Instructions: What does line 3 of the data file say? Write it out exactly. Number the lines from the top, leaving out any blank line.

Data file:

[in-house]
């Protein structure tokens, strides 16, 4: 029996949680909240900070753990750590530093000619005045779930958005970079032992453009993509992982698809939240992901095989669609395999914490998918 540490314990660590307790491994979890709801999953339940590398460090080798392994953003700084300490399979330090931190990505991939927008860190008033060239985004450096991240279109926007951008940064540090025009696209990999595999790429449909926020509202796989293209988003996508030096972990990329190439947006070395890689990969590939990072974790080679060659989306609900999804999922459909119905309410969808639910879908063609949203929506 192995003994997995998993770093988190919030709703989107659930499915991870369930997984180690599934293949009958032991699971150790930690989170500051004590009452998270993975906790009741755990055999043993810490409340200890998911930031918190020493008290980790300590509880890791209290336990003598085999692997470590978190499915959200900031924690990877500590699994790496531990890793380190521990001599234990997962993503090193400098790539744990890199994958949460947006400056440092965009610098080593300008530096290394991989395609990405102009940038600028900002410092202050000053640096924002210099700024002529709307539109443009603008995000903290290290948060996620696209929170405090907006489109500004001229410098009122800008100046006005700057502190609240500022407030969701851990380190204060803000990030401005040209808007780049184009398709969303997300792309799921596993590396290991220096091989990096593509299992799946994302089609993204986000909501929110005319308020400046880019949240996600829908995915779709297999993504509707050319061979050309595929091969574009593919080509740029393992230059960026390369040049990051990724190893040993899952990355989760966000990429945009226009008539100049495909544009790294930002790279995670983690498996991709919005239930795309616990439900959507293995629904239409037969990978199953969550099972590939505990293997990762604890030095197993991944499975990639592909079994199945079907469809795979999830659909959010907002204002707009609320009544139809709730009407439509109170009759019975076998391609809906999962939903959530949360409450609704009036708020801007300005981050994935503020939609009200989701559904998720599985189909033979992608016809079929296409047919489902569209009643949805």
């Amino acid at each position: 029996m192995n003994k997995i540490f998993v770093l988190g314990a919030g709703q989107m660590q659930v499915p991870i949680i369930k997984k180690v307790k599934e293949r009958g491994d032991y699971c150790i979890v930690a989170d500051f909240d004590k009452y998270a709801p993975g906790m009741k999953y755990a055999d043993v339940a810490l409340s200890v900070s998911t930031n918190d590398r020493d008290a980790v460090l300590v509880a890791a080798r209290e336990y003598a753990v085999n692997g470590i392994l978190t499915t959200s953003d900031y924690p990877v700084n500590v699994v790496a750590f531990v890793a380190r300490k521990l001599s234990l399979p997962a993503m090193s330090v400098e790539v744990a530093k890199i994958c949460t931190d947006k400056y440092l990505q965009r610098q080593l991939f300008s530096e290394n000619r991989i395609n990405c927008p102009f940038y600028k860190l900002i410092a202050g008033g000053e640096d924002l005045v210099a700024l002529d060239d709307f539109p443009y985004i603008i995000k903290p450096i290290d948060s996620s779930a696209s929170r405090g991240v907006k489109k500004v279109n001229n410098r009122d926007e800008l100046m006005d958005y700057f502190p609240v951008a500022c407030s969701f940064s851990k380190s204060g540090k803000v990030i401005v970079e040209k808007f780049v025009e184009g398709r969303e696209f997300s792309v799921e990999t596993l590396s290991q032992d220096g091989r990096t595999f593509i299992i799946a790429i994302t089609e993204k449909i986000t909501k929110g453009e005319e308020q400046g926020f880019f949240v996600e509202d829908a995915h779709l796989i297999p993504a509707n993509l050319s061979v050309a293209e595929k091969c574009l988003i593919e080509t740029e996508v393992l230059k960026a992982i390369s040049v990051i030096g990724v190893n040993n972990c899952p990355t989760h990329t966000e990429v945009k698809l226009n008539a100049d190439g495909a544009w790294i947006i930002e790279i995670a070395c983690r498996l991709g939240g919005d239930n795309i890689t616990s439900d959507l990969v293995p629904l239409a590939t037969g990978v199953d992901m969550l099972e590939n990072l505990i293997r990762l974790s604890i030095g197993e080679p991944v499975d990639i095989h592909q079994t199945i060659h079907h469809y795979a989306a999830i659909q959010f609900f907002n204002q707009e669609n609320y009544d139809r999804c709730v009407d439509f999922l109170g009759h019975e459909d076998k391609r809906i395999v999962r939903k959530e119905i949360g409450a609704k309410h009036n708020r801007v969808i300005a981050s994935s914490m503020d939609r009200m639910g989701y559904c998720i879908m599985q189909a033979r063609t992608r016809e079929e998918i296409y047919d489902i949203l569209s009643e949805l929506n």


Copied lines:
């Amino acid at each position: 029996m192995n003994k997995i540490f998993v770093l988190g314990a919030g709703q989107m660590q659930v499915p991870i949680i369930k997984k180690v307790k599934e293949r009958g491994d032991y699971c150790i979890v930690a989170d500051f909240d004590k009452y998270a709801p993975g906790m009741k999953y755990a055999d043993v339940a810490l409340s200890v900070s998911t930031n918190d590398r020493d008290a980790v460090l300590v509880a890791a080798r209290e336990y003598a753990v085999n692997g470590i392994l978190t499915t959200s953003d900031y924690p990877v700084n500590v699994v790496a750590f531990v890793a380190r300490k521990l001599s234990l399979p997962a993503m090193s330090v400098e790539v744990a530093k890199i994958c949460t931190d947006k400056y440092l990505q965009r610098q080593l991939f300008s530096e290394n000619r991989i395609n990405c927008p102009f940038y600028k860190l900002i410092a202050g008033g000053e640096d924002l005045v210099a700024l002529d060239d709307f539109p443009y985004i603008i995000k903290p450096i290290d948060s996620s779930a696209s929170r405090g991240v907006k489109k500004v279109n001229n410098r009122d926007e800008l100046m006005d958005y700057f502190p609240v951008a500022c407030s969701f940064s851990k380190s204060g540090k803000v990030i401005v970079e040209k808007f780049v025009e184009g398709r969303e696209f997300s792309v799921e990999t596993l590396s290991q032992d220096g091989r990096t595999f593509i299992i799946a790429i994302t089609e993204k449909i986000t909501k929110g453009e005319e308020q400046g926020f880019f949240v996600e509202d829908a995915h779709l796989i297999p993504a509707n993509l050319s061979v050309a293209e595929k091969c574009l988003i593919e080509t740029e996508v393992l230059k960026a992982i390369s040049v990051i030096g990724v190893n040993n972990c899952p990355t989760h990329t966000e990429v945009k698809l226009n008539a100049d190439g495909a544009w790294i947006i930002e790279i995670a070395c983690r498996l991709g939240g919005d239930n795309i890689t616990s439900d959507l990969v293995p629904l239409a590939t037969g990978v199953d992901m969550l099972e590939n990072l505990i293997r990762l974790s604890i030095g197993e080679p991944v499975d990639i095989h592909q079994t199945i060659h079907h469809y795979a989306a999830i659909q959010f609900f907002n204002q707009e669609n609320y009544d139809r999804c709730v009407d439509f999922l109170g009759h019975e459909d076998k391609r809906i395999v999962r939903k959530e119905i949360g409450a609704k309410h009036n708020r801007v969808i300005a981050s994935s914490m503020d939609r009200m639910g989701y559904c998720i879908m599985q189909a033979r063609t992608r016809e079929e998918i296409y047919d489902i949203l569209s009643e949805l929506n």